• Is the work technological in nature and:
  • Is the application intended to be useful in the development of a new or improved business component of the taxpayer and;
  • Do substantially all of the activities undertaken constitute elements of the process of experimentation?

We believe that taxpayers should be encouraged to develop new and innovative functionality, products and services through the SR&ED program. The development of new and innovative functionality, products and services has as much value, if not more, to society than the types of work currently allowed as eligible SR&ED.

We submit that by changing the focus of the SR&ED program, taxpayers undertaking computer software development will be on an equal footing whether they are on the forefront of technological advancement or they are developing innovative products and services for their customers, which in turn improves Canadian productivity, and ensures the success of Canadian businesses, which in turn maintains jobs in Canada.

Reducing Compliance Burden & Ensuring Consistent Administration

The current administration of the SR&ED program by CRA has resulted in a significant increase in the cost of compliance for financial institutions. For example, increased requests (demands) for more detailed supporting documentation including specific SR&ED documentation has required a significant investment of time especially when the SR&ED claims had been filed in a previous year. CRA must understand that industry does not generate specific SR&ED documents and that CRA should rely on documents that are created as part of company's normal business practice. Publicly available documents on the CRA website that describe the SR&ED program, which companies rely on for SR&ED submission purposes are not being followed by certain CRA reviewers. Companies are being told that these no longer apply and if this is the case, it should be communicated to the public and the documents should be removed from the website. The lack of consistency and predictability in assessing the SR&ED submissions across the country has resulted in companies withdrawing from the program (again) as the cost of compliance is too high. As we noted earlier, these incentives are key for financial institutions retaining highly skilled information technology work and resources in Canada. If these administrative problems in the delivery are not corrected, Canada will potentially lose this work to offshore organizations.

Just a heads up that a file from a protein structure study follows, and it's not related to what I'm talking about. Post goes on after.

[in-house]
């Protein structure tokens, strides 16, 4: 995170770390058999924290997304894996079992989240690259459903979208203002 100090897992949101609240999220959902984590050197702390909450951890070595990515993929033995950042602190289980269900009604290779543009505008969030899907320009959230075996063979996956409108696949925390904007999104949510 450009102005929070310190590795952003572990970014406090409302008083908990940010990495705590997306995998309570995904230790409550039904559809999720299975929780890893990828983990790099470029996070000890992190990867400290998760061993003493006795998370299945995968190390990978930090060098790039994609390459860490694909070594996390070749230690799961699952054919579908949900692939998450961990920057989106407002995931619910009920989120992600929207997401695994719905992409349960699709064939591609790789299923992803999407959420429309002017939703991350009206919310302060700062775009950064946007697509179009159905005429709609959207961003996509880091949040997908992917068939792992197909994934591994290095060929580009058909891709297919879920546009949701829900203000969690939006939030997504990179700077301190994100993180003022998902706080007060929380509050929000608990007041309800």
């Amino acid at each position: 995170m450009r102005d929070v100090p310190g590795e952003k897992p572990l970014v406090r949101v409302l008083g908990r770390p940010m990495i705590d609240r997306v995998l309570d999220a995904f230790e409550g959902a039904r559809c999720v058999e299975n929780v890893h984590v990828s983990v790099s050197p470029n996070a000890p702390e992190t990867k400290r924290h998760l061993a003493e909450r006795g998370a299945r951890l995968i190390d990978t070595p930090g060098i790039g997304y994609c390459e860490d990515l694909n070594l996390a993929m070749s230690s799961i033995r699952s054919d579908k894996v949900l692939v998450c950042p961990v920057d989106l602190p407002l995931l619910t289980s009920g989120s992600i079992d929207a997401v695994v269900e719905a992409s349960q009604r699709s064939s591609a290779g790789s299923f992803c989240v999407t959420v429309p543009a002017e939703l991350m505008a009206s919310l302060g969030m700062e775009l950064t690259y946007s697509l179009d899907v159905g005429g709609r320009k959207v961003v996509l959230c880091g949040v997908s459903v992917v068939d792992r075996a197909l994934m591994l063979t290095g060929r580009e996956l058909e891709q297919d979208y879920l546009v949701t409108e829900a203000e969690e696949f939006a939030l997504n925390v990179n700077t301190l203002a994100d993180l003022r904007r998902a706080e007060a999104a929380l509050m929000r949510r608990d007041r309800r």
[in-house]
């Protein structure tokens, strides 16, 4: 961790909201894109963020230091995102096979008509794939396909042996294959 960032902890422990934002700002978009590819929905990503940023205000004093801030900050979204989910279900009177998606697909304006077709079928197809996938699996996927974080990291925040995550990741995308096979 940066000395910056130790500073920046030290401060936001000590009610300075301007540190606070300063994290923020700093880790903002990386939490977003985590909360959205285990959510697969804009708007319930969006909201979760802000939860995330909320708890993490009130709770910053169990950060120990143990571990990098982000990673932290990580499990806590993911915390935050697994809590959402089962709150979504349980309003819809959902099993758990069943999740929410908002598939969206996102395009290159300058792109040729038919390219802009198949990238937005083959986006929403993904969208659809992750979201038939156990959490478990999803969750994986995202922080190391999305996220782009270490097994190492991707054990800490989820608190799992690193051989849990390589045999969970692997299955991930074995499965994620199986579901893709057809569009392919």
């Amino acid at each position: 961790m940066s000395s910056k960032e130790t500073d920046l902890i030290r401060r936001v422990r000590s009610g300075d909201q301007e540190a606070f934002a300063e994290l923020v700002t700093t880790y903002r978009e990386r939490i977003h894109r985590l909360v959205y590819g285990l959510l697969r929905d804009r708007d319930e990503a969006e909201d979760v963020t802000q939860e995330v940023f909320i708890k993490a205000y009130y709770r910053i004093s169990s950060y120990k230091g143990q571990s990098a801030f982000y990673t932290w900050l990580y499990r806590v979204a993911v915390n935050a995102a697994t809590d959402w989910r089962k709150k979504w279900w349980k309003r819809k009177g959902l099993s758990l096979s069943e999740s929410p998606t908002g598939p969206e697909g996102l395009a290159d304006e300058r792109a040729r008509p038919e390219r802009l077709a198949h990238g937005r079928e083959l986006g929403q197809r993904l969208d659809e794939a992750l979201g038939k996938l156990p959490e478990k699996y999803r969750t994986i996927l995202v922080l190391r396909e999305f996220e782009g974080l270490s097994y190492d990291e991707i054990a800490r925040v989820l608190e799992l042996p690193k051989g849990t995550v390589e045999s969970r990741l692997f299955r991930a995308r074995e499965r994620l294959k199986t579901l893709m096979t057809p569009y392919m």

Conclusion

Increasing immediate access to the SR&ED program tax incentives, modifying the definition of SR&ED, and reducing the compliance burden and ensuring consistent administration will stimulate further R&D investment in Canada with all of the attendant positive spill over effects to the economy.